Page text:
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Nutrition and Physical Degeneration
A Comparison of Primitive and Modern Diets and their Effects
- Read in 13 minutes
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- Contains 8 key ideas
Based on the author’s meetings with many of the world’s indigenous people, Nutrition and Physical Degradation presents a comparison of the health of those who consumed only local whole foods and those who had begun to include processed foods in their diet. The author found that the latter suffered from problems with their teeth, bodies and brains, while the former remained strong and vigorous. Having investigated the differences between processed and local whole foods, the book argues that diets made up of processed foods lack the requisite vitamins and minerals for maintaining a healthy body.
Key idea 1 of 8
The natural, local diets of indigenous people equip them with healthy bodies.
Who are the healthiest people in the world?
Is it those who are forever committing themselves to the latest diets? Or is it those slaving away on the treadmill or the crosstrainer?
The answer is neither. Instead, the secret to good health can be found in the nutritious diets of the world's indigenous people.
Their diets are based on locally sourced foods high in vitamins and minerals. Take, for example, the Eskimo population of the Arctic. They eat caribou and some types of whale meat, and they also eat smaller quantities of seaweed and berries that they collect and freeze for consumption during winter.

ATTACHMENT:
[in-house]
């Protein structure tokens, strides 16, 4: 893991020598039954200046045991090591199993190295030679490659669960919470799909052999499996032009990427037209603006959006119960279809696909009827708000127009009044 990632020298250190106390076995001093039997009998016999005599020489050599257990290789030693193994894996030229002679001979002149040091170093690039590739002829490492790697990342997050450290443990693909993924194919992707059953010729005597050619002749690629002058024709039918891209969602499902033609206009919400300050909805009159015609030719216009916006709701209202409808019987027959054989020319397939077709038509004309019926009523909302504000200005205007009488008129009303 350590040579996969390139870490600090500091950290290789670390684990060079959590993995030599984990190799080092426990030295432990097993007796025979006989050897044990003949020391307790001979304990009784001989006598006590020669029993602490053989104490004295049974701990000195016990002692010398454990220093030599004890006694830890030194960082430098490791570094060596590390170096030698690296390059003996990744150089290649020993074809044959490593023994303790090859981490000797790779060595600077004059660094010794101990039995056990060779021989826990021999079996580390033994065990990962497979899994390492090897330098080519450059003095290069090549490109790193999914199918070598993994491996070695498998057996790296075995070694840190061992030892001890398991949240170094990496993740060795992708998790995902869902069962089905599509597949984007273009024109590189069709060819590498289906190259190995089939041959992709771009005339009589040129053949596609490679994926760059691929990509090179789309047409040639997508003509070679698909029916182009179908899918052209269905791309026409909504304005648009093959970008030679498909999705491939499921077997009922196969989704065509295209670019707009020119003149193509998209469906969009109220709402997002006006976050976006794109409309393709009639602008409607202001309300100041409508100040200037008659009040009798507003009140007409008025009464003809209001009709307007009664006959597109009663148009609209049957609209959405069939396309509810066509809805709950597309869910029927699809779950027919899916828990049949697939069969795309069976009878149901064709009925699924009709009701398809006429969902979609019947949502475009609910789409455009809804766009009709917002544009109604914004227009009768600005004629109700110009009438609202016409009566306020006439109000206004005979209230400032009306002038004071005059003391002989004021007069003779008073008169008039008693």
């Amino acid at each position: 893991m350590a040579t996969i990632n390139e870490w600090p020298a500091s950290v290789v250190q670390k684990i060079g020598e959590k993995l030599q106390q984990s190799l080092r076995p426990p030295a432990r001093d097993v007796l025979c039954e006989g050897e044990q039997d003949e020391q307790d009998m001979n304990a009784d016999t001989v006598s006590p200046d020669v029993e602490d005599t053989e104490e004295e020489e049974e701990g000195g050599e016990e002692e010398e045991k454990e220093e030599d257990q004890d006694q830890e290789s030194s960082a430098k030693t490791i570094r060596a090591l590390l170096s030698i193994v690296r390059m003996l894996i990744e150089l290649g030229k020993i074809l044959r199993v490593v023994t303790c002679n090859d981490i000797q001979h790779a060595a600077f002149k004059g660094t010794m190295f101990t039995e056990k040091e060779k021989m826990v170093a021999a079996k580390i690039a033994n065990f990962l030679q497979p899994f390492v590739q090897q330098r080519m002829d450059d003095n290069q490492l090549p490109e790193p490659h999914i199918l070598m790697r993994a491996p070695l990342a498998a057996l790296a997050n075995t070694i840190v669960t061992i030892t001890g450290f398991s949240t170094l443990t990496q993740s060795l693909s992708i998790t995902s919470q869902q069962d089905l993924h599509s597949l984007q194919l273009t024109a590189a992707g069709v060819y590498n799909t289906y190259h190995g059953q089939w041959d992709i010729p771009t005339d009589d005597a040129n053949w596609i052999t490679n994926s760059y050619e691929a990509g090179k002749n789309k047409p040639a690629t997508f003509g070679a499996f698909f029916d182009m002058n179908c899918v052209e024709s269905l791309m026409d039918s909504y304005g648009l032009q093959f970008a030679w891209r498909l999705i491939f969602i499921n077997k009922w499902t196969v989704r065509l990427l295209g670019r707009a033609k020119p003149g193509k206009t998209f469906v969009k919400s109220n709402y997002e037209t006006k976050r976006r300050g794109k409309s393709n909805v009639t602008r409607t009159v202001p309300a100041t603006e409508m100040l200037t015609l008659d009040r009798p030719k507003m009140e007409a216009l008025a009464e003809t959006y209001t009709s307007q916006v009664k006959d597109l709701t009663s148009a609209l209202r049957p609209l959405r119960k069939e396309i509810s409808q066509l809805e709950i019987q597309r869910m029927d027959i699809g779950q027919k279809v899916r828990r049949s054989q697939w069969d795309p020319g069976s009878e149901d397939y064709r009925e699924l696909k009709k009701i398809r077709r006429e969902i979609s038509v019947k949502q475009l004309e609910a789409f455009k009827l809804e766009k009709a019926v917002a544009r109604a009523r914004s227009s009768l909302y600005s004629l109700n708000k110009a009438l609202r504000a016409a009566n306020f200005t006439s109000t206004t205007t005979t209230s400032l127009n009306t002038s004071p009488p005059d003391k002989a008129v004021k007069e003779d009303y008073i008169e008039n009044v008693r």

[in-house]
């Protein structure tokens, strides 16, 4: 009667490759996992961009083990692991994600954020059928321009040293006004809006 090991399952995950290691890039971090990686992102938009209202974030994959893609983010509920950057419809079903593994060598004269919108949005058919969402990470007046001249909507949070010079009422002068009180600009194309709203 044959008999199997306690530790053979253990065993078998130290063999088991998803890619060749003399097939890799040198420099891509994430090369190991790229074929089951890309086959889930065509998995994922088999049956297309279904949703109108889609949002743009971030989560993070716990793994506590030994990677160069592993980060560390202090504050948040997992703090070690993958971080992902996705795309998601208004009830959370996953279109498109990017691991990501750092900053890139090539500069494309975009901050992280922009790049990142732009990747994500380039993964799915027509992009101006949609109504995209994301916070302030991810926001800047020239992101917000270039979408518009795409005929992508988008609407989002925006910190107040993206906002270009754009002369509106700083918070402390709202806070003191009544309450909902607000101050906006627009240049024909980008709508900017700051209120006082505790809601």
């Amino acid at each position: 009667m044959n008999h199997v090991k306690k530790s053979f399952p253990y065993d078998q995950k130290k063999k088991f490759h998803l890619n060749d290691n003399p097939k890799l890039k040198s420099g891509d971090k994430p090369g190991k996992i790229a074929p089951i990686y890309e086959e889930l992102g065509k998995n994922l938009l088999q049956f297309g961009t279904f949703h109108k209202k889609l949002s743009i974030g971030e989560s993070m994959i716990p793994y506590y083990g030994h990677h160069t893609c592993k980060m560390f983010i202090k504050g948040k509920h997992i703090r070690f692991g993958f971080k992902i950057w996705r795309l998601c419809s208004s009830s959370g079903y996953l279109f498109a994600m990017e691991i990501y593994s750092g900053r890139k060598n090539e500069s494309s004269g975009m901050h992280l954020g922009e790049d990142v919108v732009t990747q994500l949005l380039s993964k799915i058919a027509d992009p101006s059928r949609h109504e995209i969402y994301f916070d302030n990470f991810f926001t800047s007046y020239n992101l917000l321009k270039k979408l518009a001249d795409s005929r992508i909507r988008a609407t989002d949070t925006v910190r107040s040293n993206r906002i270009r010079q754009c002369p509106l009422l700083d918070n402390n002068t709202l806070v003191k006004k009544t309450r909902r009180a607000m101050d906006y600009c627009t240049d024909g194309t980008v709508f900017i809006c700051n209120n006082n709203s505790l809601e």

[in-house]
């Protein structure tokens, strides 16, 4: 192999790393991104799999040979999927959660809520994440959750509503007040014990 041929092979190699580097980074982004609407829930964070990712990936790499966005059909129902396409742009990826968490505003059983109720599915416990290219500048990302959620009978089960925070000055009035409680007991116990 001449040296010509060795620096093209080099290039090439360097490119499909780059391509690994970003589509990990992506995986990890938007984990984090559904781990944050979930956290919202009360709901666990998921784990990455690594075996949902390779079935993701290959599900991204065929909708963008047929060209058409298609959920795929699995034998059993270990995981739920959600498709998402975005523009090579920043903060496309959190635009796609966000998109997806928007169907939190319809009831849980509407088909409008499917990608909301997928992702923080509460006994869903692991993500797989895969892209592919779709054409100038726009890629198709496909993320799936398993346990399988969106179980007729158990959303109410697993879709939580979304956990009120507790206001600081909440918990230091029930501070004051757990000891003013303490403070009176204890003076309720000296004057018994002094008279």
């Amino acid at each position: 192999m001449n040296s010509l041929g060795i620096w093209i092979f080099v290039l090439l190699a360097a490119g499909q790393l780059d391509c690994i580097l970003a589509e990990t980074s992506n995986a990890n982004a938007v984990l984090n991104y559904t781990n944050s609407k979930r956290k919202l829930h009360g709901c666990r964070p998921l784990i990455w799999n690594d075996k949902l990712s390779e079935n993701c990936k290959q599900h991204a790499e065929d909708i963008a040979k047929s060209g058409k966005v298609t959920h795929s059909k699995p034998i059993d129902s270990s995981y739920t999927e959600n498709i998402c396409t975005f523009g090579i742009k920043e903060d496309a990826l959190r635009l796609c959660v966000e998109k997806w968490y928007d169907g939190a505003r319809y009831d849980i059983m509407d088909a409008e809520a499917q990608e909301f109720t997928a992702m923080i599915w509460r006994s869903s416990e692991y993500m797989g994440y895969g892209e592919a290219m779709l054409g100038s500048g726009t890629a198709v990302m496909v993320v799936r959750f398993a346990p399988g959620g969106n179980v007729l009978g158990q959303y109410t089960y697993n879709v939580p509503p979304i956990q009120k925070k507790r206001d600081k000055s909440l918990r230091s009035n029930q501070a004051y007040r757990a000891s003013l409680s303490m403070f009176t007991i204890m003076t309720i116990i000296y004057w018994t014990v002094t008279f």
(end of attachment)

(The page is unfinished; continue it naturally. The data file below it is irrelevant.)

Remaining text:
Such diets have massive health benefits. For instance, they provide indigenous people with healthy teeth well into old age, without the help of toothbrushes or dentists. While, for example, Eskimos wear their teeth down to the gumline, the gum tissue itself doesn't recede. The flesh around the teeth is also healthy and the population is largely free from gum-tissue diseases like gingivitis.
Furthermore, Eskimos don't have fillings, even though they don't clean their teeth. This is because the minerals in their food generates saliva that hardens the teeth and protects against the bacteria responsible for tooth decay.
Another benefit of indigenous diets is that the bodies and organs of those who practice them are strong and resilient to disease. One doctor, who had over 30 years of contact with Eskimos and North American Natives, didn't report a single case of malignant disease in those who had stuck to their traditional diets. Also, any problems with their kidneys, stomachs, appendices or gallbladders were very rare.
The highly nutritious diet of indigenous societies is the result of centuries of development. Ancient skeletons found in the Andes, on the South African coast and in the Rhone Valley in France show that nearly all have excellent teeth and very few have tooth decay.